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Not content to merely let time march on unattended to, a bevy of next-gen organizations are taking experience design to the next level by actively creating optimistic slices of a future world where populations can experience improved quality of life through better-designed environments. These ambitious missions take nothing for granted as they attempt to rewrite the fundamental balance between good places to live and great places to go.
Over the course of the next decade, PSFK researchers envision that people will sleep, play, shop and work in interconnected multi-building eco- systems with hundreds, if not thousands, of others. Residents will live communally and all be very close to one another, using shared objects, appliances, and services. Residents will also use shared spaces— sometimes as a group, sometimes alone or with friends and family, and the systems and architecture will co- ordinate and adapt as necessary to provide a sense of privacy.
Outside of Tempe, Arizona, the urban living and post-car real estate startup Culdesac is putting finishing touches on its planned car-free community built to let inhabitants live and shop without owning cars. The community has partnered with Bird and Lyft for transportation needs, along with local grocers and retailers. Culdesac’s vision of a transformational “post-car neighborhood” and urban environment is located across the Salt River from Phoenix. California-based Opticos is leading the master-plan for the project, which is designed to be “similar in character to a Greek, Italian, or French historic village, with irregular, narrow meandering paseos.”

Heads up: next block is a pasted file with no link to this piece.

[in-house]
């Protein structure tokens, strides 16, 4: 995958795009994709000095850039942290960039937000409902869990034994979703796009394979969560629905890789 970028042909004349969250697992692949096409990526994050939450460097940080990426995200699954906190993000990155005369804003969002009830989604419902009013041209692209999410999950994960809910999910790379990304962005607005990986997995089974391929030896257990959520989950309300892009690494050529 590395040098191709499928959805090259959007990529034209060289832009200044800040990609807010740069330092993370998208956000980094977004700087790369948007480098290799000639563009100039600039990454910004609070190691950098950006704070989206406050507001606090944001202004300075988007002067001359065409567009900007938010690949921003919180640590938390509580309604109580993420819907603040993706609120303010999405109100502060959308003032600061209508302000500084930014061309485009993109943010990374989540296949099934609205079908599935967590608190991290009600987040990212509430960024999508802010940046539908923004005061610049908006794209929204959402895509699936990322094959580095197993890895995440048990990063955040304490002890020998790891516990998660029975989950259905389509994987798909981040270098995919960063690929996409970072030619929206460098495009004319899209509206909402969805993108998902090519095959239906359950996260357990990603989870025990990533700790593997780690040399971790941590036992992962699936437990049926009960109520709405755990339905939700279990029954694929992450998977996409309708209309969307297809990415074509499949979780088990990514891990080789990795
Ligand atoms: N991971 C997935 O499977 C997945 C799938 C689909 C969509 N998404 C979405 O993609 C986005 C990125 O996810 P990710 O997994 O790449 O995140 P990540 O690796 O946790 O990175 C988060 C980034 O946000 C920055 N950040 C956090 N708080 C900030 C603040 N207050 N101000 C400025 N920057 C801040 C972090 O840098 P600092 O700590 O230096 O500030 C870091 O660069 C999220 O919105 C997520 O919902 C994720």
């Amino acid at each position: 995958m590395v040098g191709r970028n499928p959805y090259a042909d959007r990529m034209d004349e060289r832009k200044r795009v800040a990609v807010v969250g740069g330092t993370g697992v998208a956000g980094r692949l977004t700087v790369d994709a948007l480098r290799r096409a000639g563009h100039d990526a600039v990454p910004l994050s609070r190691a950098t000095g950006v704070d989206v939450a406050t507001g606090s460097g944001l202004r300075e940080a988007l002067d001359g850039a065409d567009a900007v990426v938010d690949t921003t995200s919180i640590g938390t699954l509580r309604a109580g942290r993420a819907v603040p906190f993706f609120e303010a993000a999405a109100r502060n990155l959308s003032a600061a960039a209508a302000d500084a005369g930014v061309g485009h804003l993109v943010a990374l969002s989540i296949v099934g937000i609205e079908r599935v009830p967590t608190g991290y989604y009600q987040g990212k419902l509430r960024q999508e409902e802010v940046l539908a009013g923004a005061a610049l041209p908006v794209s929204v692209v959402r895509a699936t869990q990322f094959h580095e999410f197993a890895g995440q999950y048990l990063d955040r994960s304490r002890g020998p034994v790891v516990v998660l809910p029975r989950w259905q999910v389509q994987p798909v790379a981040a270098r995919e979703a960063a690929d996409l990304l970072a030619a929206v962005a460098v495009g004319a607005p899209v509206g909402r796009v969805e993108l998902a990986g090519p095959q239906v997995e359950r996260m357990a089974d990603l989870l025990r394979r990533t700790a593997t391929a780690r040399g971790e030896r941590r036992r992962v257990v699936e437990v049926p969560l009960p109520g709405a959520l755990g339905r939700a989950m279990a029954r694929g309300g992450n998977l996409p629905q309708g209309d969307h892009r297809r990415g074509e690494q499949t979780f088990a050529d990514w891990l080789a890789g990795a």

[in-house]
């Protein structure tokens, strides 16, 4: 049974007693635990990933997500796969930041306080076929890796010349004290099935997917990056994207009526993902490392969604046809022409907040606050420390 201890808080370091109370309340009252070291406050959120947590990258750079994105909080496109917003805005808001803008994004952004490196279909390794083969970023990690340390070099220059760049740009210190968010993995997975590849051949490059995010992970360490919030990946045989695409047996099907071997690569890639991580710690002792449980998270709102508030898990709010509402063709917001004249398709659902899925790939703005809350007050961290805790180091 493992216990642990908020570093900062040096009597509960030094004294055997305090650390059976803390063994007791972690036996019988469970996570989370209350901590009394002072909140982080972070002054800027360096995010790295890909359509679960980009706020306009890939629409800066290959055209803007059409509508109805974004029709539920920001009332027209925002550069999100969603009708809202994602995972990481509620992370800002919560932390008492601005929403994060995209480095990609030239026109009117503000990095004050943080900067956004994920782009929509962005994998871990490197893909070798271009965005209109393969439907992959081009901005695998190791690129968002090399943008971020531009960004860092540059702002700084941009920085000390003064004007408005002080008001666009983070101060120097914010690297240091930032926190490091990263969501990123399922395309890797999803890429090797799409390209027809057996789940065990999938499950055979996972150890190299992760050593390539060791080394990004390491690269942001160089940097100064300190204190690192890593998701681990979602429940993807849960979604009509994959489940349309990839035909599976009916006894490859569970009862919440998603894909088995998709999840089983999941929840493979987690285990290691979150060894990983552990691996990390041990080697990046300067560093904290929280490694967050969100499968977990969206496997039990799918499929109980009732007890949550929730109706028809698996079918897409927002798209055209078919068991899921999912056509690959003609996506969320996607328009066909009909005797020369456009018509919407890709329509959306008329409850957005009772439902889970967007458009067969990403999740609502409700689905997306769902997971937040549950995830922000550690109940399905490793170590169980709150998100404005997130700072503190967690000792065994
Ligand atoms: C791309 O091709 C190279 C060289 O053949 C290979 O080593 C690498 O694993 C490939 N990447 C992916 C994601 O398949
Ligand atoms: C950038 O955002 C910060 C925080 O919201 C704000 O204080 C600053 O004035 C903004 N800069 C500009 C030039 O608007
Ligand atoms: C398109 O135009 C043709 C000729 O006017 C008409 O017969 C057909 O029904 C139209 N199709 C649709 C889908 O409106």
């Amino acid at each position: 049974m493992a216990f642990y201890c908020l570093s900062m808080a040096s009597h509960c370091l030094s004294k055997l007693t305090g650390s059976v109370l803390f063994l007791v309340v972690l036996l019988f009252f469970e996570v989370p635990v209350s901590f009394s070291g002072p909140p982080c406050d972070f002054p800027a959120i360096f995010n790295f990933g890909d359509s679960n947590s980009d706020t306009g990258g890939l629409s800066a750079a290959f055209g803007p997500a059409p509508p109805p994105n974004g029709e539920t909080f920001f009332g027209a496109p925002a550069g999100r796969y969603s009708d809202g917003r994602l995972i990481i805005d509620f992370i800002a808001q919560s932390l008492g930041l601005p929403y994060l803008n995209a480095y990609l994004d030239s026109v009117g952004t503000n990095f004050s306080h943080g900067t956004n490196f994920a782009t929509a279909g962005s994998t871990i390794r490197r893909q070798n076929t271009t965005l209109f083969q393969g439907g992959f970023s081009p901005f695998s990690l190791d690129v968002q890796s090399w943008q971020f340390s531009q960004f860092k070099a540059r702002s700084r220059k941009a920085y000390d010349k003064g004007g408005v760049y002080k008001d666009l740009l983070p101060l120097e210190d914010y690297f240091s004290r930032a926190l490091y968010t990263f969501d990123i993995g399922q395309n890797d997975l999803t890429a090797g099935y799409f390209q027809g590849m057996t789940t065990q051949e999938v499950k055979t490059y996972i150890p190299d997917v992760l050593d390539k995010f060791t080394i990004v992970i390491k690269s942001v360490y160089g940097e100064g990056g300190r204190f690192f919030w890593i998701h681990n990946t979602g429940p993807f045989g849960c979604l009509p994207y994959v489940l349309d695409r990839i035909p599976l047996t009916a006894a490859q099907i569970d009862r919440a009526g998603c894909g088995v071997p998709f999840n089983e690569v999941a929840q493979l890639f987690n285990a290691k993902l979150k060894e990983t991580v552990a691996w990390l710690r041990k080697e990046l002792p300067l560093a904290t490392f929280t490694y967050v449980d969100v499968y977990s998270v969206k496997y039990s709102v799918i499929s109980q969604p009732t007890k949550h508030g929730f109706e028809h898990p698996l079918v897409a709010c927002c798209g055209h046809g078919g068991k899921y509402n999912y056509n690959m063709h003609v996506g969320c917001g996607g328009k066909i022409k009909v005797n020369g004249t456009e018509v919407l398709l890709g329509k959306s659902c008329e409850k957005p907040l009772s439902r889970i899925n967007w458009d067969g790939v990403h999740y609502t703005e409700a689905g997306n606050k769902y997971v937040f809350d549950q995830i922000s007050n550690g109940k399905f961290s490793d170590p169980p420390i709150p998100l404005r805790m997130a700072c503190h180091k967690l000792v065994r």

Culdesac features zero residential parking on a 16-acre infill site next to a light rail station. The car-free neighborhood is largely driven by innovative mobility technology that makes it easier for people to give up their car. The neighborhood will be 100% rental with zero ownership, providing a different approach to multifamily development and communal space. Newly built neighborhoods, houses, apartments and other spaces will be designed to cater for shared use and resident-forward service from the beginning.
Because the project does not have to accommodate the car and all its myriad attachments, the design focus has been shifted to a greater appeal to urbanism and placemaking. Units are situated around vibrant courtyards that become the outdoor living rooms and center of community for Culdesac, and thoughtfully placed buildings and building elements deliver a sense of discovery. Because existing urban patterns have always been dominated by the accommodation of the automobile, Culdesac will be unlike anything built in the United States in the past 150 years and unlike anything ever built in the Phoenix region. The Culdesac board of directors includes co-founders of both Lyft and Doordash, and a top executive from Opendoor, the real estate company whose alumni are spearheading the Culdesac executive team.
For those curious about trying their hand at car-free rental living, it’s possible to claim an advance spot on the city’s waitlist with a fully-refundable $100 reservation fee.
This article originally appeared in the PSFK iQ report, The Future of Home and Living.